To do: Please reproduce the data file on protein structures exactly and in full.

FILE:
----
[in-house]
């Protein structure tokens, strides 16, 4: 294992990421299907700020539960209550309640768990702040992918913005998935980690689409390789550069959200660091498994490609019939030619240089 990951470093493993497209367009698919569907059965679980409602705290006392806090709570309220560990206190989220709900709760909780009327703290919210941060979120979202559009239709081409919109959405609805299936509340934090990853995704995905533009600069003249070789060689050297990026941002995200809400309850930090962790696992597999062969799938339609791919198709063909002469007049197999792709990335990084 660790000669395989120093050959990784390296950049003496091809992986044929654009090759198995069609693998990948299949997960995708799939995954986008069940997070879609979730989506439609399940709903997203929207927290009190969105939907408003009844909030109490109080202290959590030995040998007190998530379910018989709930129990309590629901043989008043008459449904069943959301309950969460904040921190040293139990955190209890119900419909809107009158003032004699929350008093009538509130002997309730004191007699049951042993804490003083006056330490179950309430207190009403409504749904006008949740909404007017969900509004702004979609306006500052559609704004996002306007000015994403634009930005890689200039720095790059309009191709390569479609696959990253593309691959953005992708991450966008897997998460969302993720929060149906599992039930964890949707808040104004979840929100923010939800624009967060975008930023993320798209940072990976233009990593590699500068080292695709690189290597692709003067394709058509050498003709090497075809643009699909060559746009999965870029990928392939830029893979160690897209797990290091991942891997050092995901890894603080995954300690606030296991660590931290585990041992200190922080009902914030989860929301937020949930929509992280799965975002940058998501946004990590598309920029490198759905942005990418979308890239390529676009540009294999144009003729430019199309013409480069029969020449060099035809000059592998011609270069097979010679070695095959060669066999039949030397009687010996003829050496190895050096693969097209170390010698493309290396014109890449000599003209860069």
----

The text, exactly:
[in-house]
């Protein structure tokens, strides 16, 4: 294992990421299907700020539960209550309640768990702040992918913005998935980690689409390789550069959200660091498994490609019939030619240089 990951470093493993497209367009698919569907059965679980409602705290006392806090709570309220560990206190989220709900709760909780009327703290919210941060979120979202559009239709081409919109959405609805299936509340934090990853995704995905533009600069003249070789060689050297990026941002995200809400309850930090962790696992597999062969799938339609791919198709063909002469007049197999792709990335990084 660790000669395989120093050959990784390296950049003496091809992986044929654009090759198995069609693998990948299949997960995708799939995954986008069940997070879609979730989506439609399940709903997203929207927290009190969105939907408003009844909030109490109080202290959590030995040998007190998530379910018989709930129990309590629901043989008043008459449904069943959301309950969460904040921190040293139990955190209890119900419909809107009158003032004699929350008093009538509130002997309730004191007699049951042993804490003083006056330490179950309430207190009403409504749904006008949740909404007017969900509004702004979609306006500052559609704004996002306007000015994403634009930005890689200039720095790059309009191709390569479609696959990253593309691959953005992708991450966008897997998460969302993720929060149906599992039930964890949707808040104004979840929100923010939800624009967060975008930023993320798209940072990976233009990593590699500068080292695709690189290597692709003067394709058509050498003709090497075809643009699909060559746009999965870029990928392939830029893979160690897209797990290091991942891997050092995901890894603080995954300690606030296991660590931290585990041992200190922080009902914030989860929301937020949930929509992280799965975002940058998501946004990590598309920029490198759905942005990418979308890239390529676009540009294999144009003729430019199309013409480069029969020449060099035809000059592998011609270069097979010679070695095959060669066999039949030397009687010996003829050496190895050096693969097209170390010698493309290396014109890449000599003209860069």